By Sabrina Scalfari
Wellington. It is as windy as they all say it is and, charming. It was our home for two years and the place my second child was born. Years after we left, I came across a link to a short film called Coffee Group, created by local Wellingtonians.
Coffee Group is a short film written and directed by Tess Jamieson-Karaha, based on characters written by Tess, Jane Ballentyne and Stefanie Delprete. It is a story of “3 mums, 1 mother of a morning, 3 conceptions, and 3 very different reactions to a positive pregnancy test.” The film is an honest exploration of the moments of motherhood we all experience, but rarely talk openly about. After watching the film and being so inspired, I knew I had to reach out to Tess Jamieson-Karaha, who wrote and directed it.
Please, introduce yourself Tess!
I was born and raised in Wellington. I travelled the world for 5 years after high school then returned to study at Toi Whakaari: NZ Drama school when I was 26. I was pregnant when I graduated in 2010 and so my double careers of motherhood and acting were born simultaneously! Since then I have worked in film, TV, radio and theatre and currently teach screen acting at Te Auaha New Zealand Institute of Creativity.
How did you recruit the team that created Coffee Group? (I’m assuming that with a team full of mamas and lots of laughter, there definitely were some near accidents!)
Jane (Karen) came to an open acting class I was teaching. We bonded over the real life of motherhood (she has four girls!), and so it was a no-brainer that we had to create a film together, plus, she’s a comedic genius. Megs (Phoebe) was in my acting class at Toi Whakaari, so we had a strong creative bond as well. The rest of the crew were sourced randomly, but it just felt like everyone who was attracted to the project “got it”. Andreas ( D.O.P ) is a father so he also loved the idea of creating a glimpse into the “secret life of…”. There were some real life accidents on set! A beautiful poop on cue from my niece (who played my baby)!
The stories are candid and confronting, especially in the face of idyllic representations of motherhood in the media. Was it easy for you to share these stories or were you apprehensive at all?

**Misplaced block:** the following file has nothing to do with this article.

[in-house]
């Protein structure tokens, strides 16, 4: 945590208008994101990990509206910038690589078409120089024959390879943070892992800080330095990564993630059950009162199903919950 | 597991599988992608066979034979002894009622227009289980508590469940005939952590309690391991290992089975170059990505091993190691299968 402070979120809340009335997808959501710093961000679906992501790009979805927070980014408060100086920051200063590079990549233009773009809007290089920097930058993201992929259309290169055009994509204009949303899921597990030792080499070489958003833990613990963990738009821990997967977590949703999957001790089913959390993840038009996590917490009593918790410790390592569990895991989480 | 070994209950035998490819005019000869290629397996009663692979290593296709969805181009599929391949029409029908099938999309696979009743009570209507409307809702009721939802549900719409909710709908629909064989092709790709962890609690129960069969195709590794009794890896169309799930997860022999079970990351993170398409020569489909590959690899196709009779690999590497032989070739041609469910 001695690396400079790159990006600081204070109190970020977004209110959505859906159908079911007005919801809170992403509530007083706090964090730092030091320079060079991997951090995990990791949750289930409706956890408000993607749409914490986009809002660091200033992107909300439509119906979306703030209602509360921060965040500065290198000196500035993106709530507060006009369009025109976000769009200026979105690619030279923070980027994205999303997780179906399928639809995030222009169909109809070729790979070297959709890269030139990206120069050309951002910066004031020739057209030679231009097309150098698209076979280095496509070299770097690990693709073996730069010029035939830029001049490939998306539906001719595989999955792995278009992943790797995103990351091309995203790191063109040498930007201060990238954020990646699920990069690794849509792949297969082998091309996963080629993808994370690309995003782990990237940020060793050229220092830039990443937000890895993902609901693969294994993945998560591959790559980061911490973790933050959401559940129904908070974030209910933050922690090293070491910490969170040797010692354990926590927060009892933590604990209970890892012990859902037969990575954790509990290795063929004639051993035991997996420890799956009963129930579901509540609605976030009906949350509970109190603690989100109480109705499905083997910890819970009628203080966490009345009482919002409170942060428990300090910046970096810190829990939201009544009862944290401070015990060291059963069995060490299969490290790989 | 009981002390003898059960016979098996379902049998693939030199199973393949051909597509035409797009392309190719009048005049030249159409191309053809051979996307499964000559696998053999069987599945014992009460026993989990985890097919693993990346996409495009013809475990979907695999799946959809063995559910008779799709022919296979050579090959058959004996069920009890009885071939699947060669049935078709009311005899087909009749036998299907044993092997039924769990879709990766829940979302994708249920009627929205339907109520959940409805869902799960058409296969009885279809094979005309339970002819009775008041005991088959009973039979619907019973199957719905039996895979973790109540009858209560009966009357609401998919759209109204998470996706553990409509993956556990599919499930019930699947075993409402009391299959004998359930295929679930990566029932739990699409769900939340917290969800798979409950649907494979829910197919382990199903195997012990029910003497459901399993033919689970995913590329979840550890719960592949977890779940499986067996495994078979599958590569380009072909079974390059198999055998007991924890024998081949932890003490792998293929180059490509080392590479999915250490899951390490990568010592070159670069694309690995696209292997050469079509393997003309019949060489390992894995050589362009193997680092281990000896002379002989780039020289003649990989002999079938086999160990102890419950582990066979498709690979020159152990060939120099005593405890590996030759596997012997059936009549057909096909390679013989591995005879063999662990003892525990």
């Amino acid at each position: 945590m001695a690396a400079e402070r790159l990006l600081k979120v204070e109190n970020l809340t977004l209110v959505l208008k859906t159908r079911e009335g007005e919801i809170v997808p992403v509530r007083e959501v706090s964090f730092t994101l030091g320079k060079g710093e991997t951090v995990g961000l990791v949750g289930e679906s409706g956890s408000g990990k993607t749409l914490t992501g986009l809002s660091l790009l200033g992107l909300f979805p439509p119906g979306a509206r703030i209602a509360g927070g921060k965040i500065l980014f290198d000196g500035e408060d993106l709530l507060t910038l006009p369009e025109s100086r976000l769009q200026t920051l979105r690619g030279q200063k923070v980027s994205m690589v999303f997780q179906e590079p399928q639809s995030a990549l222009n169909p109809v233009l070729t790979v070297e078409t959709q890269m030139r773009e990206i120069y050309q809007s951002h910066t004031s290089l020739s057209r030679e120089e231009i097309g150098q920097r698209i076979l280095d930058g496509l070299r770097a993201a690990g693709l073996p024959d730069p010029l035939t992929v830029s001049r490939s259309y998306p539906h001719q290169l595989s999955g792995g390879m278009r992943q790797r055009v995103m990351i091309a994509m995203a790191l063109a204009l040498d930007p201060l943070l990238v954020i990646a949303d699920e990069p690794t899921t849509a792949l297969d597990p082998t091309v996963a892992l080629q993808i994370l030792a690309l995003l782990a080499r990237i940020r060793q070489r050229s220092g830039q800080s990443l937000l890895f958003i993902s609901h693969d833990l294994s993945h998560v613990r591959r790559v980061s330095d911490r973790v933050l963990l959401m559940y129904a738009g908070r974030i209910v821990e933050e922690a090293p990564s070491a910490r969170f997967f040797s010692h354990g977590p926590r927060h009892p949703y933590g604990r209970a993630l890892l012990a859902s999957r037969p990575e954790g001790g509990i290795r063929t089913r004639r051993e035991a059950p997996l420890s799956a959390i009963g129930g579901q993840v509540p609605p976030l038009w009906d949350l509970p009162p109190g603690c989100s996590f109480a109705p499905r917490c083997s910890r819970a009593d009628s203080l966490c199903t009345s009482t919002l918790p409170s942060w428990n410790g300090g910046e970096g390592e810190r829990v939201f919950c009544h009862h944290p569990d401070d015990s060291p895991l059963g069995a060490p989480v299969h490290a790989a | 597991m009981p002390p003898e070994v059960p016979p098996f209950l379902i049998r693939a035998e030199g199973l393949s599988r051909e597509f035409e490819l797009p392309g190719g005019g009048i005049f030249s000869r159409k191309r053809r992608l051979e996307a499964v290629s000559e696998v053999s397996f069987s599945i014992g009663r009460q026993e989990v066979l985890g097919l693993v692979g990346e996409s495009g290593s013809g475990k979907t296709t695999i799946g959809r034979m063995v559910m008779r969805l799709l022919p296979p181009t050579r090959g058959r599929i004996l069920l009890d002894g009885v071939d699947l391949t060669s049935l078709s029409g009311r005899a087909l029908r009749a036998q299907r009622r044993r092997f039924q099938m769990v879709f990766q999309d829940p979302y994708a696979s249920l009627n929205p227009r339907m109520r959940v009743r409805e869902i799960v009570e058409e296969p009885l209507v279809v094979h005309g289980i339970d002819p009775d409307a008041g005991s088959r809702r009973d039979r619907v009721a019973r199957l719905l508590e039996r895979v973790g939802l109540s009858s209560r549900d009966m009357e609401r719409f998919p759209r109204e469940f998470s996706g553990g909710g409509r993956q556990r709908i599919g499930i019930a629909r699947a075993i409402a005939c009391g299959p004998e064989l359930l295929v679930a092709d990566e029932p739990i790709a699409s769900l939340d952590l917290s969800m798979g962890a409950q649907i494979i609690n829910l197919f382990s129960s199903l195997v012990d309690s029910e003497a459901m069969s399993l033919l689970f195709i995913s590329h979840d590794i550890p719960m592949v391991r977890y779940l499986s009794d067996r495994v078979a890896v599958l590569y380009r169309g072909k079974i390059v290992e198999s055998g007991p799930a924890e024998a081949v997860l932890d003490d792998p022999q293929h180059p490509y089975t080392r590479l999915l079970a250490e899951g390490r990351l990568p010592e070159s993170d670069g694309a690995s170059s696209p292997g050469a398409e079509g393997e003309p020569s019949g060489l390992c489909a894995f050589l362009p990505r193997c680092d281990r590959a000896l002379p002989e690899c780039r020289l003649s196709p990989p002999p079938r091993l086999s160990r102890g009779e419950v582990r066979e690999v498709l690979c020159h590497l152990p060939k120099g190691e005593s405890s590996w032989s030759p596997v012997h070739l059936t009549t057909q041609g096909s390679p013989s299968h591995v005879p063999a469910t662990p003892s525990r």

I was driven to tell this story as candidly as I could. I was sick of seeing glossed over representations of motherhood on screen. I wanted to show reality so that mums out there could go, “Yes! That’s me! Ahh, I’m not the only one! I’m doing OK.”
What do you love about each of your characters?
I love that they are all just doing the best they can with the resources they have; each searching for some connection from the outside world to get inspiration, whether it be caffeine for some kind of brain function, someone to talk “at”, or just 5 minutes of peace. Underneath it all, it’s just a place to be messy, vulnerable and accepted. All the characters represent a different part of me. I am all three of these women at different times.
What advice, if any, would you have each of them if you could sit down and hold her hand?
Haha, firstly – don’t listen to my advice! I don’t know what I’m talking about. And then repeat after me: keep bringing it back to kind. You’ll be OK. They’ll be OK.
Would you be happy to comment on your experience as a first-time mother?
We were really idealistic about the kind of birth we wanted and what type of parents we were going to be. All that was blown to pieces in the form of an emergency cesarean and a little insomniac firecracker of a daughter! Being an actor freshly trained, staying at home as a mum was really challenging for me. Luckily, my partner Hayden had a flexible job and he worked extremely hard to provide for us, whilst supporting me in building a career at the same time.
See next page for the rest…